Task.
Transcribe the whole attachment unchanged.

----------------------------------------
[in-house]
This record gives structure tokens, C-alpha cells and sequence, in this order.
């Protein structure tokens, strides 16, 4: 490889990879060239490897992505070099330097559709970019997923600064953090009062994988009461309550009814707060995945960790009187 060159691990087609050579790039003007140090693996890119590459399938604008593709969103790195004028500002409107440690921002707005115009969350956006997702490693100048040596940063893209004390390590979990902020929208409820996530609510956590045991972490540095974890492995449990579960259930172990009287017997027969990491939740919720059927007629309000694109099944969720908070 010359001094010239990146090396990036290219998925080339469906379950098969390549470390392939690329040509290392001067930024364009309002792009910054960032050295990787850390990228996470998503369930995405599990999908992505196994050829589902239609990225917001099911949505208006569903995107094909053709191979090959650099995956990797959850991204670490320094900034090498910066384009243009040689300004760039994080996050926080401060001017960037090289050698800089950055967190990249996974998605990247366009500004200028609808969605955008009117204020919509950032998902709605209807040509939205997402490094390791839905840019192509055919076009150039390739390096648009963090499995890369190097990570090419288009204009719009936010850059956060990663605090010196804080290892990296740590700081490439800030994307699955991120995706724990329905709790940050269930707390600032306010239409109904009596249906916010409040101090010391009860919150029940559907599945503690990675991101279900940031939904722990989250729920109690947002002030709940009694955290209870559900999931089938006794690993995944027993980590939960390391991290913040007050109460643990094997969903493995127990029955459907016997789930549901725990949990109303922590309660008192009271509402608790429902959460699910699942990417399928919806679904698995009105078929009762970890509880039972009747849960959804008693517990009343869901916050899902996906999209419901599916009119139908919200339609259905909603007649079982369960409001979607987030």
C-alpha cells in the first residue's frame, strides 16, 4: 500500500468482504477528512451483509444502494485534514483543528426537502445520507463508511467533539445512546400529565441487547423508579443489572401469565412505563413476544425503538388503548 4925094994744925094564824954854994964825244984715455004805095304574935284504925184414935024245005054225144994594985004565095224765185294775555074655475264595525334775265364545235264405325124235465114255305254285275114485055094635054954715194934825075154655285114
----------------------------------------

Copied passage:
[in-house]
This record gives structure tokens, C-alpha cells and sequence, in this order.
């Protein structure tokens, strides 16, 4: 490889990879060239490897992505070099330097559709970019997923600064953090009062994988009461309550009814707060995945960790009187 060159691990087609050579790039003007140090693996890119590459399938604008593709969103790195004028500002409107440690921002707005115009969350956006997702490693100048040596940063893209004390390590979990902020929208409820996530609510956590045991972490540095974890492995449990579960259930172990009287017997027969990491939740919720059927007629309000694109099944969720908070 010359001094010239990146090396990036290219998925080339469906379950098969390549470390392939690329040509290392001067930024364009309002792009910054960032050295990787850390990228996470998503369930995405599990999908992505196994050829589902239609990225917001099911949505208006569903995107094909053709191979090959650099995956990797959850991204670490320094900034090498910066384009243009040689300004760039994080996050926080401060001017960037090289050698800089950055967190990249996974998605990247366009500004200028609808969605955008009117204020919509950032998902709605209807040509939205997402490094390791839905840019192509055919076009150039390739390096648009963090499995890369190097990570090419288009204009719009936010850059956060990663605090010196804080290892990296740590700081490439800030994307699955991120995706724990329905709790940050269930707390600032306010239409109904009596249906916010409040101090010391009860919150029940559907599945503690990675991101279900940031939904722990989250729920109690947002002030709940009694955290209870559900999931089938006794690993995944027993980590939960390391991290913040007050109460643990094997969903493995127990029955459907016997789930549901725990949990109303922590309660008192009271509402608790429902959460699910699942990417399928919806679904698995009105078929009762970890509880039972009747849960959804008693517990009343869901916050899902996906999209419901599916009119139908919200339609259905909603007649079982369960409001979607987030």
C-alpha cells in the first residue's frame, strides 16, 4: 500500500468482504477528512451483509444502494485534514483543528426537502445520507463508511467533539445512546400529565441487547423508579443489572401469565412505563413476544425503538388503548 4925094994744925094564824954854994964825244984715455004805095304574935284504925184414935024245005054225144994594985004565095224765185294775555074655475264595525334775265364545235264405325124235465114255305254285275114485055094635054954715194934825075154655285114